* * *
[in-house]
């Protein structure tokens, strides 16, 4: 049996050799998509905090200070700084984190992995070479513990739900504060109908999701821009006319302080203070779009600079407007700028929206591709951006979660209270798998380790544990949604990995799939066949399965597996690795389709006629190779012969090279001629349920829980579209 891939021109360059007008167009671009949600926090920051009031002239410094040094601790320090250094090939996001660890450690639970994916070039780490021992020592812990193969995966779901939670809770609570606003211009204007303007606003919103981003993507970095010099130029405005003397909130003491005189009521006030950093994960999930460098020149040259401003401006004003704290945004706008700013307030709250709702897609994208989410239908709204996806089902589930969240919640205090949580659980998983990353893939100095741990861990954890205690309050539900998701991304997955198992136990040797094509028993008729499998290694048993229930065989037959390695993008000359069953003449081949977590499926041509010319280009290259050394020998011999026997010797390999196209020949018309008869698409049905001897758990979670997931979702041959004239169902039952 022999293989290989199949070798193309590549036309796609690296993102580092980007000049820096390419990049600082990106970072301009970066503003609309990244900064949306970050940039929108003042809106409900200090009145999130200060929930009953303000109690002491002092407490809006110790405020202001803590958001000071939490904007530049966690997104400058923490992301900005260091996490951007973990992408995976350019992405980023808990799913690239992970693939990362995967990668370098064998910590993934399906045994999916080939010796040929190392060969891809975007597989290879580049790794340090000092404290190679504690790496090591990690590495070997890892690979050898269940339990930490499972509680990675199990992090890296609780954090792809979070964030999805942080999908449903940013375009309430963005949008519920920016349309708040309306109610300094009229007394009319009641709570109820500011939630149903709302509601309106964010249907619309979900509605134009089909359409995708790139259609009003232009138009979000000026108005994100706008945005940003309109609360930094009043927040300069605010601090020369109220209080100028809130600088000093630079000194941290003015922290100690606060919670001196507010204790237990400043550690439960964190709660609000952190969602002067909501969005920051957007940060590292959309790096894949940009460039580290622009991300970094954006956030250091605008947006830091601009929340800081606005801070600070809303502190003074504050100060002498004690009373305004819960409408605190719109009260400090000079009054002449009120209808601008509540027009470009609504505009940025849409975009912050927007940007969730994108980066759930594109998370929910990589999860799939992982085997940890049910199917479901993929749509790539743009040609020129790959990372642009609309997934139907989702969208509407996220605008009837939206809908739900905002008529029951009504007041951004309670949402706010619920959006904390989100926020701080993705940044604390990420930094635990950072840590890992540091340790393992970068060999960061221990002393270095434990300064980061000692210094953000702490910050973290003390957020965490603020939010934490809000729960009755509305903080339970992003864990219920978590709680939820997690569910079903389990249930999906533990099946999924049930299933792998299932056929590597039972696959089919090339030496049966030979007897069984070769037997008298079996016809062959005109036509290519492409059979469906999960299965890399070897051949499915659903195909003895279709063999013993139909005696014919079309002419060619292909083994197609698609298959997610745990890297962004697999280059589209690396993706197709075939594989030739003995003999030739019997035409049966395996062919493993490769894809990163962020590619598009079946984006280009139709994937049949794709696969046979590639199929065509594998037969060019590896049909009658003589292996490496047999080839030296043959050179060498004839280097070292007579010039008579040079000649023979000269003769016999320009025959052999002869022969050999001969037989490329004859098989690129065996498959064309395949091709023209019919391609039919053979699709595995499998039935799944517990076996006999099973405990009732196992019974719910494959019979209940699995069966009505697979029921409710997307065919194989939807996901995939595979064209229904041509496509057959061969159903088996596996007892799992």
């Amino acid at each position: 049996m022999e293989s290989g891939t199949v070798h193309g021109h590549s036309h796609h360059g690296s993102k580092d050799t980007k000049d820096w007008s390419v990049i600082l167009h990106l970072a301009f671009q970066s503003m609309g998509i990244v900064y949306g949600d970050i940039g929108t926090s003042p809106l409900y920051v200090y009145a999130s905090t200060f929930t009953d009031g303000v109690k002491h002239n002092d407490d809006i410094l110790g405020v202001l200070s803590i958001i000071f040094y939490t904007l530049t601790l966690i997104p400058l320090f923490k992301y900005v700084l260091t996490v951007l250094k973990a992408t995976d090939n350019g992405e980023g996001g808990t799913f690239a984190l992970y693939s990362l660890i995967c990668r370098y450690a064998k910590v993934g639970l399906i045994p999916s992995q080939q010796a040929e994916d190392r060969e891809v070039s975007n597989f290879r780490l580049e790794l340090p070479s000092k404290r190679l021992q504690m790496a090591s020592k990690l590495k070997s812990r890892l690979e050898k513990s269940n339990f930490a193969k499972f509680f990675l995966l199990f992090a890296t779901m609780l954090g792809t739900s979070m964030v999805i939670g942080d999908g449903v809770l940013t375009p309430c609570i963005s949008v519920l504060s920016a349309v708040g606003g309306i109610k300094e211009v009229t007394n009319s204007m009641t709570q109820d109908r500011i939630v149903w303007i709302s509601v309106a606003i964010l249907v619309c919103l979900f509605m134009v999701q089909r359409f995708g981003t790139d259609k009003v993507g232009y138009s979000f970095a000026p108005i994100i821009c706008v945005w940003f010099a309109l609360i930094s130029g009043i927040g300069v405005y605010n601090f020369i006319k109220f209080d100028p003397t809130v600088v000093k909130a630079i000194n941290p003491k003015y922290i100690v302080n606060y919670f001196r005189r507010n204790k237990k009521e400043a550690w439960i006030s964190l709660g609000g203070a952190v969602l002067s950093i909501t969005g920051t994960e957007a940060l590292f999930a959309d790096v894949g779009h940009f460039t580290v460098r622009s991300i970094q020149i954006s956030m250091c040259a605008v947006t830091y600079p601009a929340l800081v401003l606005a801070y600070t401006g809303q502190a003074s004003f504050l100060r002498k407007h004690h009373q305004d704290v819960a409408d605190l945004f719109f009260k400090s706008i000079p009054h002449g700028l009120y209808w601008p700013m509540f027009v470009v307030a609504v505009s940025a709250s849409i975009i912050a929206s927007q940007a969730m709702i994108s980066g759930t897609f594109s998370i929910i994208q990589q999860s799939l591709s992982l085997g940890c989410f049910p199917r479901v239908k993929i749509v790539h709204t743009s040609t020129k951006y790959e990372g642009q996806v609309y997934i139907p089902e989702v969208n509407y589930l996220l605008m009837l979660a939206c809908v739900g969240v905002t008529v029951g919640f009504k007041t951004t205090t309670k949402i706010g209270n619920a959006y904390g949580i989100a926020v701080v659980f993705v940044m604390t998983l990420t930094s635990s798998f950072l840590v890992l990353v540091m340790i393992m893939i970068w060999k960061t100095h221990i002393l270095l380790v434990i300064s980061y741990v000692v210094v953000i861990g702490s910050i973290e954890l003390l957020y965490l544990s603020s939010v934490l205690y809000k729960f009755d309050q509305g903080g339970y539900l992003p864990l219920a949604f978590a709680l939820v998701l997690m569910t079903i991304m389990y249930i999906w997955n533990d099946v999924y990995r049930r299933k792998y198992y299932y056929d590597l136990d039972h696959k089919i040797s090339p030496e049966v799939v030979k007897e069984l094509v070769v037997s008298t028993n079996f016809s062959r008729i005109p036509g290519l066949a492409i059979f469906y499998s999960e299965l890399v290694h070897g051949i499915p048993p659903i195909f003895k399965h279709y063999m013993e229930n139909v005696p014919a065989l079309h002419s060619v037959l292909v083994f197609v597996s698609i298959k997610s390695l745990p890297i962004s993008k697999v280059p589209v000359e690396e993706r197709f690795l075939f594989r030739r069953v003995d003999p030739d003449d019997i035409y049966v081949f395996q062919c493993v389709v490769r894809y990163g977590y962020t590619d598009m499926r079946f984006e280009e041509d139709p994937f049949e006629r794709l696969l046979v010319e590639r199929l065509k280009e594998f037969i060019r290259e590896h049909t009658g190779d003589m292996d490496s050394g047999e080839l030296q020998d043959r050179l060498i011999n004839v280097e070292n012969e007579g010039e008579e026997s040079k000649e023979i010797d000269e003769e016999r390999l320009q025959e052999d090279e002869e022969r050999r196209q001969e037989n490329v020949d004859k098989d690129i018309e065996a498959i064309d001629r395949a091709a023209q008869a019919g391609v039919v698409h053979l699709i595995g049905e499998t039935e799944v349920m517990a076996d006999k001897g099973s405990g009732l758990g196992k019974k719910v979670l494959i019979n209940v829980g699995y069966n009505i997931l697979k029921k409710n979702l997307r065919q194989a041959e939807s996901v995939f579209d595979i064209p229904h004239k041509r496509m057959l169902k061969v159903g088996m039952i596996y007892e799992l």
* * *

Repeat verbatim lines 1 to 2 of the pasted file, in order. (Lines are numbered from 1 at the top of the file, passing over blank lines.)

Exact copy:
[in-house]
């Protein structure tokens, strides 16, 4: 049996050799998509905090200070700084984190992995070479513990739900504060109908999701821009006319302080203070779009600079407007700028929206591709951006979660209270798998380790544990949604990995799939066949399965597996690795389709006629190779012969090279001629349920829980579209 891939021109360059007008167009671009949600926090920051009031002239410094040094601790320090250094090939996001660890450690639970994916070039780490021992020592812990193969995966779901939670809770609570606003211009204007303007606003919103981003993507970095010099130029405005003397909130003491005189009521006030950093994960999930460098020149040259401003401006004003704290945004706008700013307030709250709702897609994208989410239908709204996806089902589930969240919640205090949580659980998983990353893939100095741990861990954890205690309050539900998701991304997955198992136990040797094509028993008729499998290694048993229930065989037959390695993008000359069953003449081949977590499926041509010319280009290259050394020998011999026997010797390999196209020949018309008869698409049905001897758990979670997931979702041959004239169902039952 022999293989290989199949070798193309590549036309796609690296993102580092980007000049820096390419990049600082990106970072301009970066503003609309990244900064949306970050940039929108003042809106409900200090009145999130200060929930009953303000109690002491002092407490809006110790405020202001803590958001000071939490904007530049966690997104400058923490992301900005260091996490951007973990992408995976350019992405980023808990799913690239992970693939990362995967990668370098064998910590993934399906045994999916080939010796040929190392060969891809975007597989290879580049790794340090000092404290190679504690790496090591990690590495070997890892690979050898269940339990930490499972509680990675199990992090890296609780954090792809979070964030999805942080999908449903940013375009309430963005949008519920920016349309708040309306109610300094009229007394009319009641709570109820500011939630149903709302509601309106964010249907619309979900509605134009089909359409995708790139259609009003232009138009979000000026108005994100706008945005940003309109609360930094009043927040300069605010601090020369109220209080100028809130600088000093630079000194941290003015922290100690606060919670001196507010204790237990400043550690439960964190709660609000952190969602002067909501969005920051957007940060590292959309790096894949940009460039580290622009991300970094954006956030250091605008947006830091601009929340800081606005801070600070809303502190003074504050100060002498004690009373305004819960409408605190719109009260400090000079009054002449009120209808601008509540027009470009609504505009940025849409975009912050927007940007969730994108980066759930594109998370929910990589999860799939992982085997940890049910199917479901993929749509790539743009040609020129790959990372642009609309997934139907989702969208509407996220605008009837939206809908739900905002008529029951009504007041951004309670949402706010619920959006904390989100926020701080993705940044604390990420930094635990950072840590890992540091340790393992970068060999960061221990002393270095434990300064980061000692210094953000702490910050973290003390957020965490603020939010934490809000729960009755509305903080339970992003864990219920978590709680939820997690569910079903389990249930999906533990099946999924049930299933792998299932056929590597039972696959089919090339030496049966030979007897069984070769037997008298079996016809062959005109036509290519492409059979469906999960299965890399070897051949499915659903195909003895279709063999013993139909005696014919079309002419060619292909083994197609698609298959997610745990890297962004697999280059589209690396993706197709075939594989030739003995003999030739019997035409049966395996062919493993490769894809990163962020590619598009079946984006280009139709994937049949794709696969046979590639199929065509594998037969060019590896049909009658003589292996490496047999080839030296043959050179060498004839280097070292007579010039008579040079000649023979000269003769016999320009025959052999002869022969050999001969037989490329004859098989690129065996498959064309395949091709023209019919391609039919053979699709595995499998039935799944517990076996006999099973405990009732196992019974719910494959019979209940699995069966009505697979029921409710997307065919194989939807996901995939595979064209229904041509496509057959061969159903088996596996007892799992």